Report: Obama To Tap Fannie Mae's Herbert Allison To Administer TARP The Washington Post reports that the Treasury Department plans to tap Fannie Mae CEO Herbert Allison to run the financial recovery program. Note that Allison became head of Fannie Mae after the government took it over this past September, and would be replacing the current Bush-appointed TARP head Neel Kashkari.

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The Coleman campaign released this statement after the election court ruled that Al Franken won the election, making it clear that they're appealing:


Statement from Ben Ginsberg, legal spokesman for the Coleman for Senate campaign:

"More than 4,400 Minnesotans remain wrongly disenfranchised by this court's order. The court's ruling tonight is consistent with how they've ruled throughout this case but inconsistent with the Minnesota tradition of enfranchising voters. This order ignores the reality of what happened in the counties and cities on Election Day in terms of counting the votes. By its own terms, the court has included votes it has found to be 'illegal' in the contest to remain included in the final counts from Election Day, and equal protection and due process concerns have been ignored. For these reasons, we must appeal to the Minnesota Supreme Court so that no voter is left behind."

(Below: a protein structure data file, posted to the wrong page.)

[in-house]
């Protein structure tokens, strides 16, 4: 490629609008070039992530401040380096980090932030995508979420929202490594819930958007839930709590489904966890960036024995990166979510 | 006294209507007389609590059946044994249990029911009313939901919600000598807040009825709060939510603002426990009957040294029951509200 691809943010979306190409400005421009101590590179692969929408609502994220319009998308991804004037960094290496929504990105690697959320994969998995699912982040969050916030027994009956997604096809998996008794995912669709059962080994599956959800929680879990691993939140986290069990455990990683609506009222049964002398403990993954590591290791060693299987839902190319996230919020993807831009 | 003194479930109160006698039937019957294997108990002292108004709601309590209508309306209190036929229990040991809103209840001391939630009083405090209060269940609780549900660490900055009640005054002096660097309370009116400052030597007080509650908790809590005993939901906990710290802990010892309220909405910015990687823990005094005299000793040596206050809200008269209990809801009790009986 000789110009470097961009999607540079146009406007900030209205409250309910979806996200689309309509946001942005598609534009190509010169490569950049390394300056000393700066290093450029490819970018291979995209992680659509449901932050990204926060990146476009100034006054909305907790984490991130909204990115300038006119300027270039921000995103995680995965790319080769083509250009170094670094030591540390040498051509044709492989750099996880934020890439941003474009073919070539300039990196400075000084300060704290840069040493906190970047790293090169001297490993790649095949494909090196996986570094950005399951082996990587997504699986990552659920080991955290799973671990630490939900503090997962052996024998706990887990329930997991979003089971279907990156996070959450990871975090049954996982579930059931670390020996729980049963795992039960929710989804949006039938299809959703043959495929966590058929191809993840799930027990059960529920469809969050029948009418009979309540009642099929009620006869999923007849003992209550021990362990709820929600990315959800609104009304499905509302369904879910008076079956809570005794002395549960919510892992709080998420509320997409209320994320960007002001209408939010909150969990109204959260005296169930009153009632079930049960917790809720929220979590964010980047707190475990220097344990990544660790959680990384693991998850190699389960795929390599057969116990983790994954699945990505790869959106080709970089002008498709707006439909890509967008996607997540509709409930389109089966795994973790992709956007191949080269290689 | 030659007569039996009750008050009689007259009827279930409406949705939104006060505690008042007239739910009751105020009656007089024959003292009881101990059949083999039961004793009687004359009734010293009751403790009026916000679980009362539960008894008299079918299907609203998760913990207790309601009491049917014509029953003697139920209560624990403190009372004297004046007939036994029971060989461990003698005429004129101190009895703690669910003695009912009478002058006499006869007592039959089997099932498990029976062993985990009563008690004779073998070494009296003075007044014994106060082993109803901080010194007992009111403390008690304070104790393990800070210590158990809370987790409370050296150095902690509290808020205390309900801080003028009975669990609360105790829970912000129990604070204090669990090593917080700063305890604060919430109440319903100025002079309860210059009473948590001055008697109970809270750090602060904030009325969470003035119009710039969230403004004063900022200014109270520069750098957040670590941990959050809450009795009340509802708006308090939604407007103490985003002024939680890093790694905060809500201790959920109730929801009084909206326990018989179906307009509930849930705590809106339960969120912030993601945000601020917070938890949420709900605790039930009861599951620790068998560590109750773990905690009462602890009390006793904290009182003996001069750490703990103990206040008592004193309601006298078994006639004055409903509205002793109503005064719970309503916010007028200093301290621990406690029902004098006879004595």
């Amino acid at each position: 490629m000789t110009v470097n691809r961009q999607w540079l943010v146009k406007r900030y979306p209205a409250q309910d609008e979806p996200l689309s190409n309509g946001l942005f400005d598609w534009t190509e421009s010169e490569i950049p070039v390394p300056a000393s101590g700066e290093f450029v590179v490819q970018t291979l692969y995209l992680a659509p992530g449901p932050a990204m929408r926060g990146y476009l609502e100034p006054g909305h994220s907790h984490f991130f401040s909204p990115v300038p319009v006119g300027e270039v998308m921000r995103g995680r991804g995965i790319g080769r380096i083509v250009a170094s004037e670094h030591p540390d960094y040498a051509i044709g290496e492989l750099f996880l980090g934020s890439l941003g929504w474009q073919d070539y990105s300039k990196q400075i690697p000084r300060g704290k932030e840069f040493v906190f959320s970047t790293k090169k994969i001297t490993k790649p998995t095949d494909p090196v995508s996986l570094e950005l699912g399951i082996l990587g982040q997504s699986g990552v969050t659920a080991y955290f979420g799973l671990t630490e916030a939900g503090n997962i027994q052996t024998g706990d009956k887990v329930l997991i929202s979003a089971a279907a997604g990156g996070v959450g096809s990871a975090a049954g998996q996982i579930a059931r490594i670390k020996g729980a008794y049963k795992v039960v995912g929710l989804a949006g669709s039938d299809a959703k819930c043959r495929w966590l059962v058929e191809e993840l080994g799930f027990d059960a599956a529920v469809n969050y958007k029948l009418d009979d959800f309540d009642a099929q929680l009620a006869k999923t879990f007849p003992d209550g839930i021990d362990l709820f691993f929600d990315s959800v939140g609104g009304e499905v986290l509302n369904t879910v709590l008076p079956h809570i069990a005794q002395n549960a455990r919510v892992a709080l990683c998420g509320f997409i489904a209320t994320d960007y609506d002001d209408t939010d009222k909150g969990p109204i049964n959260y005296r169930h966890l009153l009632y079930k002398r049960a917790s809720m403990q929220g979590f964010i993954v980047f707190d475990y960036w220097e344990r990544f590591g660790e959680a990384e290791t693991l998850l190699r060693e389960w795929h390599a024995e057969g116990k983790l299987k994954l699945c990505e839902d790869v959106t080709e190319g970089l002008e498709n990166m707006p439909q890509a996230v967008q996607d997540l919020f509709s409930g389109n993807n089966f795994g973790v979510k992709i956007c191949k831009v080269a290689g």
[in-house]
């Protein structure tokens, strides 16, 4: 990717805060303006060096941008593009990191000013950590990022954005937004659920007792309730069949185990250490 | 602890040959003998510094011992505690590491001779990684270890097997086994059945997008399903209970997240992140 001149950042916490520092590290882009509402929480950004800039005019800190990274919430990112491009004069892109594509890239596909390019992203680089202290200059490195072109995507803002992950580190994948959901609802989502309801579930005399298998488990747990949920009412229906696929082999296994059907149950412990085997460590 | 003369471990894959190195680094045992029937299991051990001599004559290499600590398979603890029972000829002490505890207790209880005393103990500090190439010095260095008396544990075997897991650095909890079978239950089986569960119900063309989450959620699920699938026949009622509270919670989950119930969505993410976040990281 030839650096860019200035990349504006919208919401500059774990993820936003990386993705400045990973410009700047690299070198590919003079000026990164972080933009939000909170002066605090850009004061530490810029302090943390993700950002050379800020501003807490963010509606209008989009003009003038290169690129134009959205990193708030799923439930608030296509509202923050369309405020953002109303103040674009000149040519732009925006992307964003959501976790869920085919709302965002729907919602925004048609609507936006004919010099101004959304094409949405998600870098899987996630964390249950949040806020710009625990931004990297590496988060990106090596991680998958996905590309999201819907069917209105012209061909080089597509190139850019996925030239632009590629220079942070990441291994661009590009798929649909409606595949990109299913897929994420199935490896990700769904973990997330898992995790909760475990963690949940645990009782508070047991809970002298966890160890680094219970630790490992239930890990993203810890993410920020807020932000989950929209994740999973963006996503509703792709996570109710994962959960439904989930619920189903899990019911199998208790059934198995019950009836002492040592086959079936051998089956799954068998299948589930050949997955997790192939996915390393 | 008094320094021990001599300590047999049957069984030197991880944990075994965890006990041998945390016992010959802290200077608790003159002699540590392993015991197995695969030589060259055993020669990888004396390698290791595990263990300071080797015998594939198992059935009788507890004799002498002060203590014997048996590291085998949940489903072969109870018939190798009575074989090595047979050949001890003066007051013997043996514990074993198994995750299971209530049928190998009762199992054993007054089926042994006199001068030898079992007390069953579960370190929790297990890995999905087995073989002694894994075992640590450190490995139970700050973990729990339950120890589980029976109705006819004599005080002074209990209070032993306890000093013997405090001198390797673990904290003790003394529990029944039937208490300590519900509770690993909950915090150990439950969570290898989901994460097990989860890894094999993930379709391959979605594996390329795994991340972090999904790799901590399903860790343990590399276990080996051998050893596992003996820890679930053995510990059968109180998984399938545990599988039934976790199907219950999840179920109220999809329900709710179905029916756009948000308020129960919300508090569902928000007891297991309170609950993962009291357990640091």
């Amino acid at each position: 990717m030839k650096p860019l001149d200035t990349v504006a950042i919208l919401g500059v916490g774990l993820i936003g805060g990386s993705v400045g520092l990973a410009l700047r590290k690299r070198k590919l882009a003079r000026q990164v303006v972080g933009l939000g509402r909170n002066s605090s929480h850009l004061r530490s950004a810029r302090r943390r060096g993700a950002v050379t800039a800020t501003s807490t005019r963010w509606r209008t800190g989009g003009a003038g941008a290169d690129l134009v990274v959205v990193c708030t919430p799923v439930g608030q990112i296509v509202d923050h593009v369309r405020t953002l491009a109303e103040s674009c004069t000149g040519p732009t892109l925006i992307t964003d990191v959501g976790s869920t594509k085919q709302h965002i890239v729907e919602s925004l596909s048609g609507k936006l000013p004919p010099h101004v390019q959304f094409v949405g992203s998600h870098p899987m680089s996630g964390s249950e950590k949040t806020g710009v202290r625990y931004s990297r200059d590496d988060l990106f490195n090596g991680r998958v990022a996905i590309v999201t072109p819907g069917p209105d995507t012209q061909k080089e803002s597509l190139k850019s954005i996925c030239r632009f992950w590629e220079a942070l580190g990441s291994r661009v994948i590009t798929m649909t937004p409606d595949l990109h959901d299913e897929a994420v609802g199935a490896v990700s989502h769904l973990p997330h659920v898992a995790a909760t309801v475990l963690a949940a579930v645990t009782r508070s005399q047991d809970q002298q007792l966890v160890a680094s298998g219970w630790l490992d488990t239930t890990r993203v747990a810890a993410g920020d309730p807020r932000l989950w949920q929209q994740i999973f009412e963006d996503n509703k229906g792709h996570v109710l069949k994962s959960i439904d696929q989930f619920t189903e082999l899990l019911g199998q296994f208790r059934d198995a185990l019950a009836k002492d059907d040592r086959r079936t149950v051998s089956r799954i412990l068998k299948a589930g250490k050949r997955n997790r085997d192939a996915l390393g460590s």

Meanwhile, the DSCC put out this statement that Franken should be allowed to get to work:


U.S. Senator Robert Menendez, chairman of the Democratic Senatorial Campaign Committee released the following statement:

"The people of Minnesota have many reasons to be proud tonight, not the least of which is knowing they have one of the best election systems in the entire country. A thorough election contest upheld the result of a meticulous recount. Al Franken won the election, Al Franken won the recount, Al Franken won the contest, and now Al Franken should be allowed to get to work for the people of Minnesota."